I was musing about career change this week, as you might expect. Looking back, and leaving out occasional fill-in jobs and stopgaps, I find I am now entering into my fourth career. All the changes have been brought about by shifting circumstances. On reflection I could perhaps have made more of the first, as an academic. But then again, I’m not convinced I would have enjoyed it; academic philosophy can be quite surprisingly aggressive and most formal philosophy takes place in fairly elitist contexts, although by no means all does. However, I remain convinced by the benefits of spreading good thinking and philosophical practice beyond academia.
These career shifts have been moments of renewal and challenge. In some ways I think I unconsciously help bring about the conditions for these changes, even when they are external. There is a part of me that revels in the frisson of being faced with a new context, new learning opportunities, new concepts; I get real satisfaction from encountering, testing and mastering byzantine processes and systems of management.
In turn this sense of renewal helps to feed creativity. Looking back I can see that each refreshing of my career has sparked renewed activity in other areas of my life, be it in photography, writing or the development of new skills or abilities. It is as though the energy of the neural rewiring and cognitive stretch a new job prompts overflows, like a downpour after a drought, into forgotten gullies and new rills. I can feel it even now. It’s the sense of an old engine slowly beginning to strain into movement after being oiled.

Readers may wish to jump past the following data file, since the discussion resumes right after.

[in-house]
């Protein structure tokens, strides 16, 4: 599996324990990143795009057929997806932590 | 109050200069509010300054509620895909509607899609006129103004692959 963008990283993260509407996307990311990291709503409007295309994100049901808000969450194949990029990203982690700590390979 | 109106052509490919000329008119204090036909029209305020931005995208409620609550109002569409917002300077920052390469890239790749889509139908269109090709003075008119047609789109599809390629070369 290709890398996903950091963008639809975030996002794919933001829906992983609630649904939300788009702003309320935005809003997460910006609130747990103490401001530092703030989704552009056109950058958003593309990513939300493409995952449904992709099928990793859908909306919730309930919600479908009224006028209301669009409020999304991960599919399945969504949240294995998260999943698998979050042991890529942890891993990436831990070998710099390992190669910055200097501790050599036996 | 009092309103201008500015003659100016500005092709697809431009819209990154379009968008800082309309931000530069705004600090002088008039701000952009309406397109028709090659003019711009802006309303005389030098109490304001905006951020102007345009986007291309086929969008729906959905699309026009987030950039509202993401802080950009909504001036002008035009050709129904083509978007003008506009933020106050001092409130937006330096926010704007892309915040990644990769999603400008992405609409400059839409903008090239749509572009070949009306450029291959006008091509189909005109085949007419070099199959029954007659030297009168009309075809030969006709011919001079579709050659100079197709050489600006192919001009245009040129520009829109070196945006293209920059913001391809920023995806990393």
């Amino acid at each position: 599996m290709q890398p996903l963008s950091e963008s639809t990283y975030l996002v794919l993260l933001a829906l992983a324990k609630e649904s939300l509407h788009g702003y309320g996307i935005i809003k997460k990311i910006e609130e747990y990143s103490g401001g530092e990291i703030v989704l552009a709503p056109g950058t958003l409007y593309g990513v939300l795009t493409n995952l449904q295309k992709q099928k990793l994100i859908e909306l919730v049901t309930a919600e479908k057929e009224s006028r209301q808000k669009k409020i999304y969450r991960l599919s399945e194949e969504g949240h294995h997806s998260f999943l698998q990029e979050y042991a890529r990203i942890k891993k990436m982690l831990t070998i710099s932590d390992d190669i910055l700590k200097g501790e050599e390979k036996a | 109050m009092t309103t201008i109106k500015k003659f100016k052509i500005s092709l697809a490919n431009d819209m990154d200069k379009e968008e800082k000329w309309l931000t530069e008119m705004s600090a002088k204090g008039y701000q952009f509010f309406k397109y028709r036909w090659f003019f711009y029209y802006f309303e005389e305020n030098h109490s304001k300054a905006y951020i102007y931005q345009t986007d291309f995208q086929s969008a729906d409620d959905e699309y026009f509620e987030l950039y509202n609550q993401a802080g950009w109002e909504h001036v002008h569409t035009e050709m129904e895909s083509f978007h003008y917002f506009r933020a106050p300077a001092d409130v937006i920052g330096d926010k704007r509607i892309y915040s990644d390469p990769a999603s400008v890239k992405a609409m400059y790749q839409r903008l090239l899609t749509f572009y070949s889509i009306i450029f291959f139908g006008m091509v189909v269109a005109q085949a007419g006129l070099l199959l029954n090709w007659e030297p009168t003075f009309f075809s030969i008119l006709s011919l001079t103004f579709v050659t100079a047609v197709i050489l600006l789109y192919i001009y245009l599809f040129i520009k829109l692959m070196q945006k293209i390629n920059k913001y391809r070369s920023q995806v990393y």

In the past I haven’t really thought about this creativity at the previous turning points in my work, but I think there is benefit in doing so now. I have no intention of attempting to direct the energy artificially into concreted culverts: it has to find its own course. But it will be interesting to more consciously track and reflect on what happens.